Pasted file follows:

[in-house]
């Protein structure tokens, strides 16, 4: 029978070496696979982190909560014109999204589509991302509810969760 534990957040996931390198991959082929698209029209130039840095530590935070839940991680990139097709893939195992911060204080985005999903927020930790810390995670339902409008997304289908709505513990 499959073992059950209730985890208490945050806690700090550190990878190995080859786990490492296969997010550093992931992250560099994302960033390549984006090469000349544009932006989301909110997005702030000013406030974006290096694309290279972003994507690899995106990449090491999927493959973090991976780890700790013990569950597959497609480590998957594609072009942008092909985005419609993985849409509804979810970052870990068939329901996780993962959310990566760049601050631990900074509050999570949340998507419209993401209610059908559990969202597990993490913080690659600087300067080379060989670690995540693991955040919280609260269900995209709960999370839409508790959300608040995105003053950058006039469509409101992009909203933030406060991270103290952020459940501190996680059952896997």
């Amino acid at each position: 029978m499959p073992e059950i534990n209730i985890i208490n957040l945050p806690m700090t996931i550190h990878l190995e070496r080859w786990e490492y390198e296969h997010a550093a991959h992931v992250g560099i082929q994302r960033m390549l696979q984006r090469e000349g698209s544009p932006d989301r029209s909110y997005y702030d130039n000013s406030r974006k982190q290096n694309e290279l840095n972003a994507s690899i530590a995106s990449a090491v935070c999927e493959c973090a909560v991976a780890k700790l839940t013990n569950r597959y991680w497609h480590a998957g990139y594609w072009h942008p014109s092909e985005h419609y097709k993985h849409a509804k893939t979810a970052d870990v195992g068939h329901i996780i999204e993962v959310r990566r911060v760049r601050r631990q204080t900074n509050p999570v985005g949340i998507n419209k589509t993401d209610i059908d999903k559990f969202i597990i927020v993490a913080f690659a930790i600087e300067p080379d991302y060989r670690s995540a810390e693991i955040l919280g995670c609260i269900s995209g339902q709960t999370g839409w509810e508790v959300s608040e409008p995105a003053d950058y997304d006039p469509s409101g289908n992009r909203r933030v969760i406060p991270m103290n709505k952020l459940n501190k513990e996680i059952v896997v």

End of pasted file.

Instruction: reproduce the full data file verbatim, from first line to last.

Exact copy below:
[in-house]
């Protein structure tokens, strides 16, 4: 029978070496696979982190909560014109999204589509991302509810969760 534990957040996931390198991959082929698209029209130039840095530590935070839940991680990139097709893939195992911060204080985005999903927020930790810390995670339902409008997304289908709505513990 499959073992059950209730985890208490945050806690700090550190990878190995080859786990490492296969997010550093992931992250560099994302960033390549984006090469000349544009932006989301909110997005702030000013406030974006290096694309290279972003994507690899995106990449090491999927493959973090991976780890700790013990569950597959497609480590998957594609072009942008092909985005419609993985849409509804979810970052870990068939329901996780993962959310990566760049601050631990900074509050999570949340998507419209993401209610059908559990969202597990993490913080690659600087300067080379060989670690995540693991955040919280609260269900995209709960999370839409508790959300608040995105003053950058006039469509409101992009909203933030406060991270103290952020459940501190996680059952896997």
């Amino acid at each position: 029978m499959p073992e059950i534990n209730i985890i208490n957040l945050p806690m700090t996931i550190h990878l190995e070496r080859w786990e490492y390198e296969h997010a550093a991959h992931v992250g560099i082929q994302r960033m390549l696979q984006r090469e000349g698209s544009p932006d989301r029209s909110y997005y702030d130039n000013s406030r974006k982190q290096n694309e290279l840095n972003a994507s690899i530590a995106s990449a090491v935070c999927e493959c973090a909560v991976a780890k700790l839940t013990n569950r597959y991680w497609h480590a998957g990139y594609w072009h942008p014109s092909e985005h419609y097709k993985h849409a509804k893939t979810a970052d870990v195992g068939h329901i996780i999204e993962v959310r990566r911060v760049r601050r631990q204080t900074n509050p999570v985005g949340i998507n419209k589509t993401d209610i059908d999903k559990f969202i597990i927020v993490a913080f690659a930790i600087e300067p080379d991302y060989r670690s995540a810390e693991i955040l919280g995670c609260i269900s995209g339902q709960t999370g839409w509810e508790v959300s608040e409008p995105a003053d950058y997304d006039p469509s409101g289908n992009r909203r933030v969760i406060p991270m103290n709505k952020l459940n501190k513990e996680i059952v896997v």